About to order your next company car? Read this first.

There’s a lot happening in the world of company cars. Not only are company car tax rates continuing to increase but there’s now a completely new set of rules for drivers of ‘salary sacrifice’ cars and those with the choice of a car or a cash allowance.

What do these changes mean for you?

We have put together some information that will explain the latest rules and help you make the right decision for your circumstances. If you can’t find the answer you’re looking for we’ll do our best to help, contact us to discuss further.

Understanding company car tax and the changes from April 2017

Put simply, if you have an existing company car, salary sacrifice car, or have chosen a car rather than cash, nothing will change until 5 April 2021 or until you order a new car under the scheme. The rules are also unchanged if you order a new car before 6 April 2017.

If you do order a new car on or after 6 April 2017 the new rules will apply.

There are three main areas to be considered; click on the relevant link below to read more about how you might be impacted:

 

>I have the option to take a company car or a cash allowance

>I intend to take a car under a salary sacrifice arrangement

>I get a company car with no cash alternative


 

Changes to rules around company cars and cash alternatives

From 6 April 2017 the rules change for drivers who have the choice of a company car or a cash alternative.

Currently, drivers who have this choice and take a company car are taxed on the Benefit in Kind (BiK) value of their car.

Moving forwards, drivers will be taxed either on the BiK value of their car or on the value of their cash alternative, whichever is higher.

This means that drivers who select a car with a low P11D value and/or a car with low CO2 emissions may no longer benefit from a reduced tax bill.

They will pay income tax on the full amount of their cash alternative.

For drivers of existing cars, or those ordering a new car before 6 April 2017, the existing tax arrangements stay in place until 5 April 2021 or until a ‘change in arrangements’ has taken place.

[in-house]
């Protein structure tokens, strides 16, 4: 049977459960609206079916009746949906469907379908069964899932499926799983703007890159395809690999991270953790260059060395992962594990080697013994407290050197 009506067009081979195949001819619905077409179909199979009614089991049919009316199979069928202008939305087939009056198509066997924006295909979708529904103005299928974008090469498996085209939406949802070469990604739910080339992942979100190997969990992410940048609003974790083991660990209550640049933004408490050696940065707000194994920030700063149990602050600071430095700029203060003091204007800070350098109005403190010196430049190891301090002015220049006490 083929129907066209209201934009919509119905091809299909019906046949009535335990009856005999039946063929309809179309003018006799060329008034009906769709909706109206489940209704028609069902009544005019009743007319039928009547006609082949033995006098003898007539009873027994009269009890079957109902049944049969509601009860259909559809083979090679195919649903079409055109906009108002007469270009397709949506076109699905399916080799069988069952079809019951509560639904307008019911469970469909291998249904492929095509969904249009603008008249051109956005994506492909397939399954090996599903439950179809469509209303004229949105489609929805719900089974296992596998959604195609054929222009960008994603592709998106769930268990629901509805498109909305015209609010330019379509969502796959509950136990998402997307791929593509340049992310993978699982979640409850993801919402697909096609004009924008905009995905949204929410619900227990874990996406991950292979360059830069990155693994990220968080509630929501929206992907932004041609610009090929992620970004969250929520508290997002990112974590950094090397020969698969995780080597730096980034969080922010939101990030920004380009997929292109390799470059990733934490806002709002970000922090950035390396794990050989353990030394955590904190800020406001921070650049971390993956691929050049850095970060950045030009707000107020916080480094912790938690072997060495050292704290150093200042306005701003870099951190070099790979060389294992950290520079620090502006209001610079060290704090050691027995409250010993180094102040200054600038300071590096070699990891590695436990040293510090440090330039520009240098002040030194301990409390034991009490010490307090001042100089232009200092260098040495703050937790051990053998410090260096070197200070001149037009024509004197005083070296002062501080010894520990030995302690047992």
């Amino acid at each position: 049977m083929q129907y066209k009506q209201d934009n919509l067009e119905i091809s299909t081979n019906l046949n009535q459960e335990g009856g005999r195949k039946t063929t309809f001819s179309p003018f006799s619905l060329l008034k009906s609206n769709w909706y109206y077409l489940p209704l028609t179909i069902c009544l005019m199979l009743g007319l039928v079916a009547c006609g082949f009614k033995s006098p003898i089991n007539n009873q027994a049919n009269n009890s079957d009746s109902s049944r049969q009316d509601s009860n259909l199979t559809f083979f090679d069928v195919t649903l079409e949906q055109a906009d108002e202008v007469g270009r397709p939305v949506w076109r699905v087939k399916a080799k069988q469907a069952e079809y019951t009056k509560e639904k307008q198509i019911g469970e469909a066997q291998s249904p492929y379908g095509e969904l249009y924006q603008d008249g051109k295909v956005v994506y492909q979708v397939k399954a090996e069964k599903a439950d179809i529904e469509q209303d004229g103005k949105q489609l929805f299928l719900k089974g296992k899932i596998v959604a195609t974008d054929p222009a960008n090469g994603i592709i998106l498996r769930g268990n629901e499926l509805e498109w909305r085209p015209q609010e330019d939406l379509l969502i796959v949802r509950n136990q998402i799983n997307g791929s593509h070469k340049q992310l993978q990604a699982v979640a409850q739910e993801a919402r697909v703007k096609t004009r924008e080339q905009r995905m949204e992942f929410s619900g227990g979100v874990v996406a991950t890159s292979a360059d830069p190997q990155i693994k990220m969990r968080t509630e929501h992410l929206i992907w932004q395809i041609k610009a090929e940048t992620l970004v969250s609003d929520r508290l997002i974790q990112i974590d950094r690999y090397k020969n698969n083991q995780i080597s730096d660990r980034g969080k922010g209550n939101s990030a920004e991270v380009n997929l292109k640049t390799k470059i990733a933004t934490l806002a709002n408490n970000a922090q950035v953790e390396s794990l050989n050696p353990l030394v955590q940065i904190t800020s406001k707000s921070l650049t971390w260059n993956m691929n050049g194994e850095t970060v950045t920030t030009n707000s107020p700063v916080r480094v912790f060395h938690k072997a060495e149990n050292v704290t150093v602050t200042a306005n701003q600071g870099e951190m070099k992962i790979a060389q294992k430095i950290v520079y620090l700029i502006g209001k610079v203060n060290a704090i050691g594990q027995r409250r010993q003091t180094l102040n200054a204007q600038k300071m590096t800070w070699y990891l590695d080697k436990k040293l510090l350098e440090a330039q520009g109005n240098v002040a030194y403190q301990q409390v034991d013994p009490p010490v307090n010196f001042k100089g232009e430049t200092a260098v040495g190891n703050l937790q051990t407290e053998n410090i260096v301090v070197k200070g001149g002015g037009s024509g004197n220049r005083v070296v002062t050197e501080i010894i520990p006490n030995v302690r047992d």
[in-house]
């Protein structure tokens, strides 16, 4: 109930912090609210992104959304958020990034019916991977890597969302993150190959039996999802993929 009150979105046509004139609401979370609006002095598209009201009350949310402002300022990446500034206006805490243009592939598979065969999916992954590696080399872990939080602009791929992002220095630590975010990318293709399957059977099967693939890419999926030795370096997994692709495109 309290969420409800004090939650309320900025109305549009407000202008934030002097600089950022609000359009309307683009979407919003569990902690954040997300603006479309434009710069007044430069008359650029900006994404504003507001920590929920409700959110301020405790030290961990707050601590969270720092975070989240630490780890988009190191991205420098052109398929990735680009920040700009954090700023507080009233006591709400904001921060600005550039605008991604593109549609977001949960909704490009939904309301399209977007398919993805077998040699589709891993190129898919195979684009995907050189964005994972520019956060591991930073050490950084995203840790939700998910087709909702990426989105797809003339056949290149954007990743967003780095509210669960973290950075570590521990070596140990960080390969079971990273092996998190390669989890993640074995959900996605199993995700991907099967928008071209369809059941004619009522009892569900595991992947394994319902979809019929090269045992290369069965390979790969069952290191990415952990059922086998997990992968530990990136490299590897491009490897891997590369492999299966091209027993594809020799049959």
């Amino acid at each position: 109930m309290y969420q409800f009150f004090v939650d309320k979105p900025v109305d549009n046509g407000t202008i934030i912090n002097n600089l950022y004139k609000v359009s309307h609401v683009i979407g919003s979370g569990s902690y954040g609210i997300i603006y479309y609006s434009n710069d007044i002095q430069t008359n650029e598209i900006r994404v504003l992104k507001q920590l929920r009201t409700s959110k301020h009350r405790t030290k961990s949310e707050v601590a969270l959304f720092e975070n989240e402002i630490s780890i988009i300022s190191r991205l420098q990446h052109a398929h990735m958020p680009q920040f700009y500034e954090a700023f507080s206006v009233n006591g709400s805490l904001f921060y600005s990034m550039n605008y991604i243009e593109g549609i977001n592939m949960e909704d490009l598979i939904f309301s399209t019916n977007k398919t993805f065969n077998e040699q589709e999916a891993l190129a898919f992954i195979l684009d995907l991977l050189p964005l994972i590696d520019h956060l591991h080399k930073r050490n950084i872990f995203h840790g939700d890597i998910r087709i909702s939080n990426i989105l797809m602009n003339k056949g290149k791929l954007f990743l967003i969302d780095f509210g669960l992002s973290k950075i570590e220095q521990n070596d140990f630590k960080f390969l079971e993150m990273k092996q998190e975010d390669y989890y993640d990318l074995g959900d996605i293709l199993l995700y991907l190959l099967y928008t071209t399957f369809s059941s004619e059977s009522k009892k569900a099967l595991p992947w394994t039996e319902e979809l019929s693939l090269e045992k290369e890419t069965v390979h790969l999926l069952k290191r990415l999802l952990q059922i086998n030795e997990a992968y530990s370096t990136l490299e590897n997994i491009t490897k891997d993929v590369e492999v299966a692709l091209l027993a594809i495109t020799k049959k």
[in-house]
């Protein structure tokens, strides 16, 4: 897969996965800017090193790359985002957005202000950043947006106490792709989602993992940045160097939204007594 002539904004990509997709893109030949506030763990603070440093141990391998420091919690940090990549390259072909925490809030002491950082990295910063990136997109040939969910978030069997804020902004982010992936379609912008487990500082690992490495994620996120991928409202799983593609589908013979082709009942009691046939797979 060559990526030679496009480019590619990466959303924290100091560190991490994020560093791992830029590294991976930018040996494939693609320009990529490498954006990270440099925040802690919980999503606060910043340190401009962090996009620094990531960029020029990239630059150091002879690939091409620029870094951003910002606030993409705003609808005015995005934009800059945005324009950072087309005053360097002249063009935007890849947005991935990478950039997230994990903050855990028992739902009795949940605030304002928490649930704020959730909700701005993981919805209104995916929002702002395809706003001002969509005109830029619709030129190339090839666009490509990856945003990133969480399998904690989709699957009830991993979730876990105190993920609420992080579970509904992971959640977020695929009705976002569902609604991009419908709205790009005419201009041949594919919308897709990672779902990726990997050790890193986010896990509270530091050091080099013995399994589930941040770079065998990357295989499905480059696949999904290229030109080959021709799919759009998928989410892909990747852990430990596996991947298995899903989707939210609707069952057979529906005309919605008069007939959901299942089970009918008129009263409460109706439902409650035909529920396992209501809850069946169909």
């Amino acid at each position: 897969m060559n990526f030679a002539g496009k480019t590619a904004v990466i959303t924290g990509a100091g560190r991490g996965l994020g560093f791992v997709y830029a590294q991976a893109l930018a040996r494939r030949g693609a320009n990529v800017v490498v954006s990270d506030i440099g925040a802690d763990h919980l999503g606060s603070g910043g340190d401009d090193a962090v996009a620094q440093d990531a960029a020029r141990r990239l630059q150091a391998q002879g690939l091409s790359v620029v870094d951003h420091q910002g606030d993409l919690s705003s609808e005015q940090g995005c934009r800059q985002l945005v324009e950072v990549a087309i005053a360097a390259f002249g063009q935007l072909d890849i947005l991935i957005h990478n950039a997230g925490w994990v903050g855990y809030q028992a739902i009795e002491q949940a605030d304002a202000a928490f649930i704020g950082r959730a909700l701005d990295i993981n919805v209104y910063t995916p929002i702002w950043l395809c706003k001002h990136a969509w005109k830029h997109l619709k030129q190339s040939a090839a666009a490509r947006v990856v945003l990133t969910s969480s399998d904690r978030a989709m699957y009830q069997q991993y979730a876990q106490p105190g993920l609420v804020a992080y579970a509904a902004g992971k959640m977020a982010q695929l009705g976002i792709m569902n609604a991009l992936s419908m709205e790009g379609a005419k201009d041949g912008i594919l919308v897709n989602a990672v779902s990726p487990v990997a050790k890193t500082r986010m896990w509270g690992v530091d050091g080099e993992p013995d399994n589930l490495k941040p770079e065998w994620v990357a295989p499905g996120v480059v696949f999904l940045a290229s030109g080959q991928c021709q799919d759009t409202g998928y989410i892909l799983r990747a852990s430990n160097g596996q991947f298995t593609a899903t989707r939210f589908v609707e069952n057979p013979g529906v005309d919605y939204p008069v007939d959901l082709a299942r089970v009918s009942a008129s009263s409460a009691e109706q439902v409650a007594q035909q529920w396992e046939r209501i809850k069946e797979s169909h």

Drivers choosing an Ultra Low Emission Vehicle (ULEV – cars emitting 75g/km CO2 or less) after 6 April 2017 will also be exempt from the tax changes.

So, in summary:

  • Existing vehicle or new car ordered before 6 April 2017 – no change until 5 April 2021 or upon replacement
  • Ultra Low Emission Vehicle – no change
  • Cash allowance option and take cash instead of car – no change
  • Cash allowance option and take car – change – you will be taxed on whichever is the higher of these two amounts: the amount of your cash allowance or the Benefit in Kind value of your car.

 

Cash allowance change example

For a petrol car emitting 120 g/km with a P11D value of £15,000, the tax for 2016/17 would currently be due at your highest tax rate on £3,150 (list price of £15,000 x 21%). If your marginal rate of tax was 40% you’d end up paying £1,260 in tax. Your employer would also pay class 1A NIC on the same value.

If you had the option of taking a cash alternative of £4,000, under the new rules this would be taxed rather than the £3,150. So the tax you’d actually pay would go up from £1,260 to £1,600.

However, if the cash allowance was £3,000 the tax you’d pay would be calculated on the £3,150 as before.


 

Changes to rules around car salary sacrifice schemes

From 6 April 2017, the rules change for employees who take a company car via a car salary sacrifice scheme.

Currently, drivers who participate in a salary sacrifice scheme to take a company car are taxed on the Benefit in Kind (BiK) value of their car and, depending on the choice of vehicle, are able to make income tax savings by paying for the car out of their gross salary.

With the exception of Ultra Low Emission Vehicles, this is set to change. From 6 April 2017, drivers will be taxed on the higher value of either the amount of cash forgone or the BiK value of the car.

This means that drivers who select a car with a low P11D value and/or a car with low CO2 emissions may no longer benefit from a reduced tax bill and will pay income tax on the full amount of the cash foregone.

For drivers of existing salary sacrifice scheme cars, or those ordering a new car before 6 April 2017, the existing tax arrangements stay in place until 5 April 2021 or until a ‘change in arrangements’ has taken place.

Drivers choosing an Ultra Low Emission Vehicle (ULEV – cars emitting 75g/km CO2 or less) after 6 April 2017 will also be exempt from the tax changes.

In summary:

  • Existing vehicle or new car ordered before 6 April 2017 – no change until 5 April 2021 or upon replacement
  • Ultra Low Emission Vehicle – no change
  • New salary sacrifice car ordered on or after 6 April 2017 – change – you will be taxed on whichever is the higher of these two amounts: the amount of cash sacrificed or the Benefit in Kind value of your car.
Car salary sacrifice change example

For a petrol car emitting 97 g/km with a P11D value of £14,475 for a 20% tax payer.